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Is there any way to find out all the redundant header files included in a C/C++ source file?

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Try out the answers to this question: stackoverflow.com/questions/42308/… –  In silico Jun 19 '10 at 6:36
@In silico: that's the way to find all dependencies. I think the OP is asking about redundant #inclusions. I find them by removing #includes and then trying to compile. I know of no tool that does it automatically, which is strange for such a simple and repetitive task. –  Beta Jun 19 '10 at 6:46
Redundant as in unnecessary or as in included multiple times? –  R Samuel Klatchko Jun 19 '10 at 6:48
What does redundant mean? If you're including multiple times, you're just failing at include guards - otherwise it isn't costing you anything because the guard will prevent the inclusion. If you looking for unnecessary filtering, look at stackoverflow.com/questions/1301850/… –  Nick Bastin Jun 19 '10 at 6:57
@R Samuel Klatchko: unnecessary includes –  Ravi Gupta Jun 19 '10 at 6:57

4 Answers 4

Be aware that redundant includes may be a good thing here, because it provides self-containment of header files. I.e. if B includes A, and C includes both B and A:


#include "headera.h"

#include "headerb.h"
#include "headera.h"

you could argue that the inclusion of A is redundant in C, since it is already provided by the inclusion of B. But in fact it makes C independent from the inner structure of B. Removing it would make C dependent on B to include A.

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but i am looking for #include which are not at all required by the program, for e.g - If C.c includes, limits.h and C.c doesn't actually uses anything defined in it. –  Ravi Gupta Jun 19 '10 at 17:20

I use doxygen (together with graphviz) to get the include graph. Then the `redundant' includes are the transitive arcs, i.e arcs that introduce a short cut on a longer path.

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Not in general: if header A includes header B, and if it's not documented that header A includes header B, then you still have to include header B to use something from header B. –  Philipp Jun 19 '10 at 9:16
Can you plz explain it little more i.e how to use them? or provide any tutorial link for this. –  Ravi Gupta Jun 19 '10 at 17:24
You find the documentation of doxygen here: stack.nl/~dimitri/doxygen If you want it to also produce nice call/include/whatever graphs you also have to install graphviz. Both should be available in any recent linux distro. (No idea for windows...) Doxygen has a config file that you should edit to turn the feature of include graphs on. All of this is quite well documented is the default file they provide. Usually you would annotate your code for doxygen to produce a documentation, but for your purpose sources just as they are should be fine, too. –  Jens Gustedt Jun 19 '10 at 18:14

This is kind of a complex question. It can be interpreted one of two ways:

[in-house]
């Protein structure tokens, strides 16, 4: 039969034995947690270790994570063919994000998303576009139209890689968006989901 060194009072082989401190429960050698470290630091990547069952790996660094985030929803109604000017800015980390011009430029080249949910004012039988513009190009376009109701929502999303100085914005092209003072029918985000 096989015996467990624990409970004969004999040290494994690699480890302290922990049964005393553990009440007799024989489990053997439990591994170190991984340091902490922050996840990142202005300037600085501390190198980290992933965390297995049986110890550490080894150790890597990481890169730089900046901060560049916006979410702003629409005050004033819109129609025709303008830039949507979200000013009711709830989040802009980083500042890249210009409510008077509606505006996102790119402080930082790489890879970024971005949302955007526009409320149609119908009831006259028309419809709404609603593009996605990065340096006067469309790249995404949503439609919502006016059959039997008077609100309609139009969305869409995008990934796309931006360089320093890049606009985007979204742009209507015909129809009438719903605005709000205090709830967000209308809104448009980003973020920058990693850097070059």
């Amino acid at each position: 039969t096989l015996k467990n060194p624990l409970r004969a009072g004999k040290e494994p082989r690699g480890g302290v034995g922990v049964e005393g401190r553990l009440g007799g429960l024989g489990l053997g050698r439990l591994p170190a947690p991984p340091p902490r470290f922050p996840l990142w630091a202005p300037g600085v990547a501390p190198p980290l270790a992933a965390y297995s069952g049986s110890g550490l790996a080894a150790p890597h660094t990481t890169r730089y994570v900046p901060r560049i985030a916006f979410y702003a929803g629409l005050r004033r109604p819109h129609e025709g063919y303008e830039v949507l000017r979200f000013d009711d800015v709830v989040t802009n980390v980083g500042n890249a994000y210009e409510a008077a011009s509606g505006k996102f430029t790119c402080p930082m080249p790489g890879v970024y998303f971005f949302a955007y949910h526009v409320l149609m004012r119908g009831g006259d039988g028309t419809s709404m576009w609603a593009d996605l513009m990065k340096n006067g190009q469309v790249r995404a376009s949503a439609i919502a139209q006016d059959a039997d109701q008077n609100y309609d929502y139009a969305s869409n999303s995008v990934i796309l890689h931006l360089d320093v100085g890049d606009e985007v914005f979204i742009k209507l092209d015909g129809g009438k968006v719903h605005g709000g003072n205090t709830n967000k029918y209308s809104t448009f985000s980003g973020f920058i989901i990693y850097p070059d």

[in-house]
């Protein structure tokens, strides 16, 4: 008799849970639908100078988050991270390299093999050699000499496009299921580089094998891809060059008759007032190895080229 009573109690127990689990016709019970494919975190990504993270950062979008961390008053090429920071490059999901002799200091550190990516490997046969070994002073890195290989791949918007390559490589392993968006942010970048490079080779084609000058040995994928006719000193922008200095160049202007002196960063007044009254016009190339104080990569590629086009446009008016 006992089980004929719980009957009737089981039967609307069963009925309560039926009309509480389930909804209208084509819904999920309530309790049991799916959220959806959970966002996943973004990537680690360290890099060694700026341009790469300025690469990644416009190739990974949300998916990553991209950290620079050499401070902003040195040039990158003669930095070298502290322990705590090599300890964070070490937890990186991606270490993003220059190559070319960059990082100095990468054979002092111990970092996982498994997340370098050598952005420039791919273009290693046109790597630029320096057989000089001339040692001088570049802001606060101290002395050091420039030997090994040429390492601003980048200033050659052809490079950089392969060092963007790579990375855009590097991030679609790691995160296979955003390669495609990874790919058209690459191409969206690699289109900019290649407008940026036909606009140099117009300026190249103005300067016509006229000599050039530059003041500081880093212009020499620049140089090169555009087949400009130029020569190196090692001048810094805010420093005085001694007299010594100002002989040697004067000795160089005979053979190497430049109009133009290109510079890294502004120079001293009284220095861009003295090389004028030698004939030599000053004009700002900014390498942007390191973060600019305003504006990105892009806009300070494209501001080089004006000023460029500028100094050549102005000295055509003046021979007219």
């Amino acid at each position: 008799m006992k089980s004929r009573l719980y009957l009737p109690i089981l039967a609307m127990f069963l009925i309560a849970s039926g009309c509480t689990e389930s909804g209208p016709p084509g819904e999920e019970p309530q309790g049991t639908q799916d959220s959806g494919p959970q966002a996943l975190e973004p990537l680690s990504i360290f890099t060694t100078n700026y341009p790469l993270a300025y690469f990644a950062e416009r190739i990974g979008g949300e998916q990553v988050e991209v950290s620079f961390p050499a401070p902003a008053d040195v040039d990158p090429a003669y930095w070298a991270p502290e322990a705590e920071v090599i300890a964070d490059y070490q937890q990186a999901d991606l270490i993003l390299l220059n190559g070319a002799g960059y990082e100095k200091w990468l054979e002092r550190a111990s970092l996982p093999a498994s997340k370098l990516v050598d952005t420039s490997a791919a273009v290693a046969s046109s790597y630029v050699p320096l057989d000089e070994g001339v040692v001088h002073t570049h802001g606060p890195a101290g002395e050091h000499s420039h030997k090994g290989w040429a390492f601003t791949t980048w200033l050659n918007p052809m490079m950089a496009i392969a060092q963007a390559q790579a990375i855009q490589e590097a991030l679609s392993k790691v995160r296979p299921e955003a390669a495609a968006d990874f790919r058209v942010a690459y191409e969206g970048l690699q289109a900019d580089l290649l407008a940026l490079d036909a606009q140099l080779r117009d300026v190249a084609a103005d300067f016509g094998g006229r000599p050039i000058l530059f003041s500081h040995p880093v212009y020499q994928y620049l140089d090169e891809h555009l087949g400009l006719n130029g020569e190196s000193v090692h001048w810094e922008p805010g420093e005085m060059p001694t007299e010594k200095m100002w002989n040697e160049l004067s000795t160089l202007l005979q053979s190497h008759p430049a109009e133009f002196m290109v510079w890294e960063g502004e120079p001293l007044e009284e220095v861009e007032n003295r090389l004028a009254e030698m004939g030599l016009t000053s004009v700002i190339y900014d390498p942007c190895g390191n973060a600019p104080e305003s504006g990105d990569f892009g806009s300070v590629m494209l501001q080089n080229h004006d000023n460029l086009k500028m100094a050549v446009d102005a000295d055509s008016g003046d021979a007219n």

1. You want to remove #includes that don't provide you anything.
  2. You want to look for recursive includes.

1 probably isn't required. Includes just provide information for the compiler, they shouldn't have allocation in them. Even if they do and you don't do it, the compiler will dead-strip this. If you really want to do this, you can start removing includes you don't think you need until you get "implicit declaration of..." errors.

For 2, you usually don't have to worry. It's pretty common practice to use a unique #def i.e.:

#ifndef __MY_LIB_H
#define __MY_LIB_H

This will cause the library guts to be omited if the definition is already present.

If you control all or most of the libs you could change the #ifndef to:

#ifdef __MY_LIB_H
#error "Lib included recursively"
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Getting rid of redundant/superfluous includes can speed up compile times. For large systems this can become quite meaningful. –  Craig Wright Jun 19 '10 at 15:27
Don't use two leading underscores (or an underscore followed by a capital letter) when naming your #include-guards. Those names are reserved for the compiler. –  jamesdlin Jun 19 '10 at 15:56
@Craig W. Wright: That's why I am looking for it. –  Ravi Gupta Jun 19 '10 at 17:21
@Jon L: I am looking for something to handle case one i.e You want to remove #includes that don't provide you anything. –  Ravi Gupta Jun 19 '10 at 17:22
@jamesdlin I had a discussion about exactly that sometime after writing this. I usually only use '_' I'll be more careful though, thanks. –  Jon L Jun 23 '10 at 6:11

you can also use #ifdef to cheak for it inside a program. For this your header will need to have some distinct variable. If it exists its defined..

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I am trying to find out redundant header files and not the list of all the included header files –  Ravi Gupta Jun 19 '10 at 6:53
Unclear how this determines if you needed other symbols from this file? –  Nick Bastin Jun 19 '10 at 6:53

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